Ask before the DIY is cast

Prior to going down the DIY route, consider 7 key issues

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Think you’re ready to tackle a home-improvement project yourself? Deciding whether you’re up to the challenge or whether you should hire a professional can be tricky.

Doing a home renovation yourself can help save money as home improvement spending increases nationwide. From February 2016 to February 2017, U.S. homeowners shelled out an average of $5,157 on home projects -- an increase of $1,869 over the previous 12 months, HomeAdvisor’s 2017 True Cost Survey found.

Too, “the feeling of accomplishment you get from doing something with your own two hands is priceless,” says Craig Webb, editor in chief at Remodeling magazine, adding that DIY home improvements are a great way to learn how your house functions.

But some renovations are better left to professionals, says Mark Clement, co-founder at MyFixItUpLife (, a resource for DIY home remodeling. Home-improvement TV shows have distorted how many homeowners view renovation projects, Clement says.

“A lot of these TV shows tend to oversimplify things,” he says. “They make complicated projects look easier and less expensive.”

So what’s the best way to decide whether to do your next home improvement yourself? As Angie Hicks of Angie’s List puts it: “You have to determine whether you have the talent, the time and tools to do the job.”

Ask yourself these questions before opening your toolbox.


Every year more than 500,000 people are treated for ladder-related injuries in the United States, according to the Consumer Product Safety Commission. Clement recommends caution when sizing up a project requiring a ladder, such as repairing damaged shingles or replacing a second-story window.

Similarly, home projects that require you to handle harsh chemicals can pose health risks, says Liza Hausman, vice president of industry marketing at Houzz, a home remodeling and design website, so make sure you know what products you’re dealing with in advance.

And renovations that involve plumbing or electrical work are typically better suited for a licensed contractor. “If you’re doing something that could cause the house to flood or something that puts you at risk of being electrocuted, err on the side of caution,” Webb says.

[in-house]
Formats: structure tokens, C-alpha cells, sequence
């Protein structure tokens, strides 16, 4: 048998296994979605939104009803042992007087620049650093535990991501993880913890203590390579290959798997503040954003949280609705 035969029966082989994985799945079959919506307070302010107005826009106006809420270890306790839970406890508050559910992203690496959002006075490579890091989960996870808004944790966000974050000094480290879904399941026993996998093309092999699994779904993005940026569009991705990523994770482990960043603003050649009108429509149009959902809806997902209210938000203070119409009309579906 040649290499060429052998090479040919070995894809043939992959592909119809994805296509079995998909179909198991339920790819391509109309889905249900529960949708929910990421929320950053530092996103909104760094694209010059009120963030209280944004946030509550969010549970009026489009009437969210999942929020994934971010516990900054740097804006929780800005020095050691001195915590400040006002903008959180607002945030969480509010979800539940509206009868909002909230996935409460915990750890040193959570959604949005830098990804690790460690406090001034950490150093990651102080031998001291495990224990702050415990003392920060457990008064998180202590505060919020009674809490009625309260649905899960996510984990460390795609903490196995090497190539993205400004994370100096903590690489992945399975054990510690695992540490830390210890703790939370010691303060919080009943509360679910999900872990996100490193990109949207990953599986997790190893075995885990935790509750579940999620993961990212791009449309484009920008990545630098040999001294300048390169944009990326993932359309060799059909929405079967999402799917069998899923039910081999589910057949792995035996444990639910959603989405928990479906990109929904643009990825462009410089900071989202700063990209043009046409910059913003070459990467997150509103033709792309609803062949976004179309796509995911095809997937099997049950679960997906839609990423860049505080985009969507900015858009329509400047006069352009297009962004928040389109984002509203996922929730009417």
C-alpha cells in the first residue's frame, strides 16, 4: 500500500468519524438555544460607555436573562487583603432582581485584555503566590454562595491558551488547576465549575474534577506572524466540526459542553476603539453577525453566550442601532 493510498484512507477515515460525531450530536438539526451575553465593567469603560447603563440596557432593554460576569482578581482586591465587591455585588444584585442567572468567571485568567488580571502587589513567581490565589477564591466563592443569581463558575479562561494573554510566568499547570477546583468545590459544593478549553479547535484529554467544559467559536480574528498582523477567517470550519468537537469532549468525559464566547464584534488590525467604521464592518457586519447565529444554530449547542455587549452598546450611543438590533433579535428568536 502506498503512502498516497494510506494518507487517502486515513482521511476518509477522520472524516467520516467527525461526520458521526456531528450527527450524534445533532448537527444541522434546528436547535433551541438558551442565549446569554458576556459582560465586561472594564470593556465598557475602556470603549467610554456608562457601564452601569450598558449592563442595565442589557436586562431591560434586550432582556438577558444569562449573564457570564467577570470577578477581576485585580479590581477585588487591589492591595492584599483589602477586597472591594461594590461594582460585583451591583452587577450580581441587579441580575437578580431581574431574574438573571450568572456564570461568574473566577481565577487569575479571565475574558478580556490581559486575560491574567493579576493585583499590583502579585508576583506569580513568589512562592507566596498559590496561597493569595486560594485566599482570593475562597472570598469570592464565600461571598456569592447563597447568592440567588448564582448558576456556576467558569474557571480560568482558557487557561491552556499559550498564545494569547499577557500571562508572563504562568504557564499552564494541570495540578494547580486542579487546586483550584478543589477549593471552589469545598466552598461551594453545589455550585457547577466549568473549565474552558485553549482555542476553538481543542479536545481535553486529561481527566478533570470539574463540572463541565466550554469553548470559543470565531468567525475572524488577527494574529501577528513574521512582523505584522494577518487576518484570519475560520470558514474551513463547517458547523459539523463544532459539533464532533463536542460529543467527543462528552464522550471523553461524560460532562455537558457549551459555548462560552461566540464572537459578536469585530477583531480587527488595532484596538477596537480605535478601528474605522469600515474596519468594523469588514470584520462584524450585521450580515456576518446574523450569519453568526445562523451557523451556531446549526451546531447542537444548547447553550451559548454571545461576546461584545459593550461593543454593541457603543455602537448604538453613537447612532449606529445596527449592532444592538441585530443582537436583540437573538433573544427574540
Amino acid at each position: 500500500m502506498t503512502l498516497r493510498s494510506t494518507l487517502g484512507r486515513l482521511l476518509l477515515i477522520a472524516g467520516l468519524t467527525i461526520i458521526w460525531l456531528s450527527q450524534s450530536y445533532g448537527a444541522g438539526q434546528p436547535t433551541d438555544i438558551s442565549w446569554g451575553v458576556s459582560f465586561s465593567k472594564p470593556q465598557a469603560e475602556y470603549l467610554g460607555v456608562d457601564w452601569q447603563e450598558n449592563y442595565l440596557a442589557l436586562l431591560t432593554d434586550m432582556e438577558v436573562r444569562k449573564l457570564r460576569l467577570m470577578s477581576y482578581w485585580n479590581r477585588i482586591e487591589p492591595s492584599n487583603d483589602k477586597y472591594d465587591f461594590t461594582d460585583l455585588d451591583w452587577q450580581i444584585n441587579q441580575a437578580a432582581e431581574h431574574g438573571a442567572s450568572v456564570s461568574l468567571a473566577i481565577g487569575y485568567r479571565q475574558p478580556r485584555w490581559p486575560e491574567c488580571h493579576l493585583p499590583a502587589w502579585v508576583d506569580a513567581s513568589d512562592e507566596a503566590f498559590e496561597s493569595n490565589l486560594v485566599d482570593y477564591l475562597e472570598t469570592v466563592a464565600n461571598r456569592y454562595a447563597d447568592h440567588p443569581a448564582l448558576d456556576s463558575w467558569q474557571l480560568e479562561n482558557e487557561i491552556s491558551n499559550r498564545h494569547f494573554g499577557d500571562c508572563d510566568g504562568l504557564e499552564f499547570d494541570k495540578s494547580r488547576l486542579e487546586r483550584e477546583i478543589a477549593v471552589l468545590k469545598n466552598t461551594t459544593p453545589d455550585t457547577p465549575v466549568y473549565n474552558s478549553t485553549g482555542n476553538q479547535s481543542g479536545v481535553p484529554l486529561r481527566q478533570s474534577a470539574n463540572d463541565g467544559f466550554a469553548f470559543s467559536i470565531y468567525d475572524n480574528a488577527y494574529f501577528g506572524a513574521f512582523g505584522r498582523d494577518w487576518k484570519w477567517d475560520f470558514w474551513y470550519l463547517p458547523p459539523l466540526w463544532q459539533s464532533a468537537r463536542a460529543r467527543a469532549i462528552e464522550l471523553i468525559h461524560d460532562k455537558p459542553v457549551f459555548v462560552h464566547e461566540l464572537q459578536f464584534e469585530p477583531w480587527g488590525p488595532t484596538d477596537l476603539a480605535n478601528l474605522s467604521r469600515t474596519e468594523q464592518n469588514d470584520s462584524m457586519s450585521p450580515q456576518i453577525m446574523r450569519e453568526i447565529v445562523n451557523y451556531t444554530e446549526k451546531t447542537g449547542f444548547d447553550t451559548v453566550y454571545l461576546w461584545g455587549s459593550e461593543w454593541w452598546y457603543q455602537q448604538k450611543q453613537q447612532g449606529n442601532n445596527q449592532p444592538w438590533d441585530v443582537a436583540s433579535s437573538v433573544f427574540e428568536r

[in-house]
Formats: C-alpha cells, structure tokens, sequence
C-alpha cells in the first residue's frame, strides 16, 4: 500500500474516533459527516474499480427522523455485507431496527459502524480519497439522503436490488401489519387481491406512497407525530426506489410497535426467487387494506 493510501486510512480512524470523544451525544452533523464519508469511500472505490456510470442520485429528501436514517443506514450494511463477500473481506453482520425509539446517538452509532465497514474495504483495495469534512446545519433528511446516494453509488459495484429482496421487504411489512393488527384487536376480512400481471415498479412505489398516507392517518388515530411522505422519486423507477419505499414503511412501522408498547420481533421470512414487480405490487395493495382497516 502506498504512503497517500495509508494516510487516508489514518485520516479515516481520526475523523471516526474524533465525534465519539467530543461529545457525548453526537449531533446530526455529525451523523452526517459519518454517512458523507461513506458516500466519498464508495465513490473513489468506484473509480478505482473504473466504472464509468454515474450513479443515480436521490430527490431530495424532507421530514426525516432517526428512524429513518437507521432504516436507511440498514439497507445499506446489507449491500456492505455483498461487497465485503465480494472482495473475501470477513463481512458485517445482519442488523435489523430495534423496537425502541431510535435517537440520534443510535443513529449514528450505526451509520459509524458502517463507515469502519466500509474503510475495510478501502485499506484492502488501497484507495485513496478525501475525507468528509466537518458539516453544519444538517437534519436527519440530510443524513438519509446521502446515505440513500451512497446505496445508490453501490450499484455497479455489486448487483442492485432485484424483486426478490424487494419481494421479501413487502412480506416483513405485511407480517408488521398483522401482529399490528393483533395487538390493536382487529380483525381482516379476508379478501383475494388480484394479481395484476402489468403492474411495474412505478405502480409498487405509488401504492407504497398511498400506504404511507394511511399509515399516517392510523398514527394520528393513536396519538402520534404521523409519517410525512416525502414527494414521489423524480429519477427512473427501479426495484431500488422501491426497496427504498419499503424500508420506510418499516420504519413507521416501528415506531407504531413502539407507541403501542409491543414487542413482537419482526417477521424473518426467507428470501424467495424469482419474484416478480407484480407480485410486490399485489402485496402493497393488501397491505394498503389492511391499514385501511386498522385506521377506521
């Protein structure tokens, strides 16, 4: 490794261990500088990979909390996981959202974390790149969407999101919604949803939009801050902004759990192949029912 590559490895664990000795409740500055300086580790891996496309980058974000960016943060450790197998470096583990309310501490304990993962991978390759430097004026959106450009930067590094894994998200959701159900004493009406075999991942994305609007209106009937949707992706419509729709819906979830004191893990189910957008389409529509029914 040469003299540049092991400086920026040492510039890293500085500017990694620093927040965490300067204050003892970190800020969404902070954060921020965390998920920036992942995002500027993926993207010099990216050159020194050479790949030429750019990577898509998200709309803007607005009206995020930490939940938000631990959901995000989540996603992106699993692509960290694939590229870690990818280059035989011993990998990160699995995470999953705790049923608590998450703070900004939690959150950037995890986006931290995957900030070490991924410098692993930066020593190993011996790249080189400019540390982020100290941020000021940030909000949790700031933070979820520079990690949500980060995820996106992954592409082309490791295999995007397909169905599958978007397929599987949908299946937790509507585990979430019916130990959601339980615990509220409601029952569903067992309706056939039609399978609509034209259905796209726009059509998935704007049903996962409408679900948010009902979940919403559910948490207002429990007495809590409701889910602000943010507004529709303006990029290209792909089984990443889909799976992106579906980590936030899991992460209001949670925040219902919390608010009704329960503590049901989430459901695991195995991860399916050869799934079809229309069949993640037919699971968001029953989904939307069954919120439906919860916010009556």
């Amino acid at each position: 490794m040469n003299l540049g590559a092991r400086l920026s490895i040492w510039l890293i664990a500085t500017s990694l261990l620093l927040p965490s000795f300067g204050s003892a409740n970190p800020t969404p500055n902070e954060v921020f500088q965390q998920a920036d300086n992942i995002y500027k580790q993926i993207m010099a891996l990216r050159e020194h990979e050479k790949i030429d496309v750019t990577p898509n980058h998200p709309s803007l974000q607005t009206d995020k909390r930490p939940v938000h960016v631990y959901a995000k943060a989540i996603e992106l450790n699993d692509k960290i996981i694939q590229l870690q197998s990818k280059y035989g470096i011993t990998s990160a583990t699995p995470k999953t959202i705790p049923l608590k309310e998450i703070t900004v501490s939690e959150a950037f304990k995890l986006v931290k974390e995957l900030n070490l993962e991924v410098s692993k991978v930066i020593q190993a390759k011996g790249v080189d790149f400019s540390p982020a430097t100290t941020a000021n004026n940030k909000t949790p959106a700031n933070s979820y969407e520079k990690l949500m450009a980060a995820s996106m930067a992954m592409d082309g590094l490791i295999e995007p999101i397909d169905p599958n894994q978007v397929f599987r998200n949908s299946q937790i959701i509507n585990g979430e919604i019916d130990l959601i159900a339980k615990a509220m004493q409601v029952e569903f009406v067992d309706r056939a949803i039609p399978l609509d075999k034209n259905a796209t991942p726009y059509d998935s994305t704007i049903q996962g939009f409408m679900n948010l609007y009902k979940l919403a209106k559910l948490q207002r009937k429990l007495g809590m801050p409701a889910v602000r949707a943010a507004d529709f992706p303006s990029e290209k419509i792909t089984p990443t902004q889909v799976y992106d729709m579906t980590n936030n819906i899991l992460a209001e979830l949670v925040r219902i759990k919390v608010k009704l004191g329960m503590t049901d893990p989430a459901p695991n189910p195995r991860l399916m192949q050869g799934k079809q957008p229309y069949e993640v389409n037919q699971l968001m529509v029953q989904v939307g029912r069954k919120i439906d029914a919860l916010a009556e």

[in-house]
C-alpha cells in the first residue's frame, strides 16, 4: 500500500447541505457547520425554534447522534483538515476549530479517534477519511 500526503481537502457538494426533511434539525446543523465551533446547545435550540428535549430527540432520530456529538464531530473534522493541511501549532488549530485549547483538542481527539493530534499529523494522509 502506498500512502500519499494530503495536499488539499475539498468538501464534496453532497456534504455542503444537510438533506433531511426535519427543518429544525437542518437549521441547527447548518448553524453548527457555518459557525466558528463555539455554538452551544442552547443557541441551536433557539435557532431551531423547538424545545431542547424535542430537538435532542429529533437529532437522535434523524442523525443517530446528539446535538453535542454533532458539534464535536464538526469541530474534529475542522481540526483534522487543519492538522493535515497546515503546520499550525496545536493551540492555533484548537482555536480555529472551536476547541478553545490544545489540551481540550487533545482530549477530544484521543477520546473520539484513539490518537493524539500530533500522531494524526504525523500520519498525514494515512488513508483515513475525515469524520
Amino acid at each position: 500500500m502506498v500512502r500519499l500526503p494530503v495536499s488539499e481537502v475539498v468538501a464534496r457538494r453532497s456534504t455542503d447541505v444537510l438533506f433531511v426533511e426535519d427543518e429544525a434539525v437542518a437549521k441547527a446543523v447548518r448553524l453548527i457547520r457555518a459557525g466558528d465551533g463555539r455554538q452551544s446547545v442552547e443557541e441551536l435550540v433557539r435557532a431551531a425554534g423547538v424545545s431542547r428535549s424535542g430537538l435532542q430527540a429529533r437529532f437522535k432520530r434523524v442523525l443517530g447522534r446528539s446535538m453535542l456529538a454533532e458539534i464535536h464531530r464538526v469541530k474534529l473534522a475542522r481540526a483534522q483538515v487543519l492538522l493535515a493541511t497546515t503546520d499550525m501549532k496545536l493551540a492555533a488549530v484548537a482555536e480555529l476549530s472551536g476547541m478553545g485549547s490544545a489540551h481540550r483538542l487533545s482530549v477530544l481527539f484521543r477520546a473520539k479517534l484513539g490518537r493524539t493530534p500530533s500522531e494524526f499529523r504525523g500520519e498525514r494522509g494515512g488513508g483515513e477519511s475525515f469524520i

Labor costs can add up when using a professional contractor. “As a general rule of thumb, about one-third of what you’re paying for are the materials, and the other two-thirds are for the skills of the remodeler and their time,” Webb says.

Therefore, consider how much you value your time. “If a plumber charges $75 an hour, is your time worth $75 an hour?” Webb says. You can use a website like HomeAdvisor, Angie’s List or Fixr to get an estimate of hourly rates for professional contractors in your area, as well as prices of supplies.


Compare how much it would cost for you to hire a professional to what you’d spend if you do the work yourself. The easiest way to do this is to get a quote from a professional contractor for the project and to ask the company to separate the costs of materials from the labor costs. Factor in equipment costs if you must buy or rent tools.


Be honest with yourself about your skills. “It’s easy to get in over your head,” Hicks says. Depending on the project, “if you screw up, you can do serious damage to your house.” Check whether you know how to use the tools you’ll need.

If you don’t have a lot of experience, start small and work your way up to bigger renovations. “Painting a room is a great first DIY project,” Webb says. “If you make a mistake, you can always paint over it.”

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You should be able to map out the project step by step; this is where online videos can come in handy. Home-improvement experts such as Ron Hazelton, Bob Vila and Mr. Fix It have how-to videos on YouTube for many renovations. Pro tip: “Watch the video from start to finish to see what the scope of the job is,” Webb says.

Online remodeling experts sometimes oversimplify projects, Clement says, so be skeptical of videos touting unrealistic promises such as “Build your new kitchen in a day!” or “Finish your basement for only $5,000!”


If you plan to alter the bones of your house -- say, by adding a deck or knocking down a wall to create an open floor plan -- you may need a building permit before beginning the work, Hicks says. As of November, single-family building permits were being authorized at a rate of 862,000 a year, according to the U.S. Census Bureau’s monthly New Residential Construction report.

It may make sense to use a professional contractor who can help you navigate the often complicated application process. Or you can pay a building permit expediter to help you file the paperwork.


Is the project a one-person job? If not, decide whether you feel comfortable asking friends to help you -- but keep in mind that you need people who know what they’re doing, because any mistakes they make can cost you money.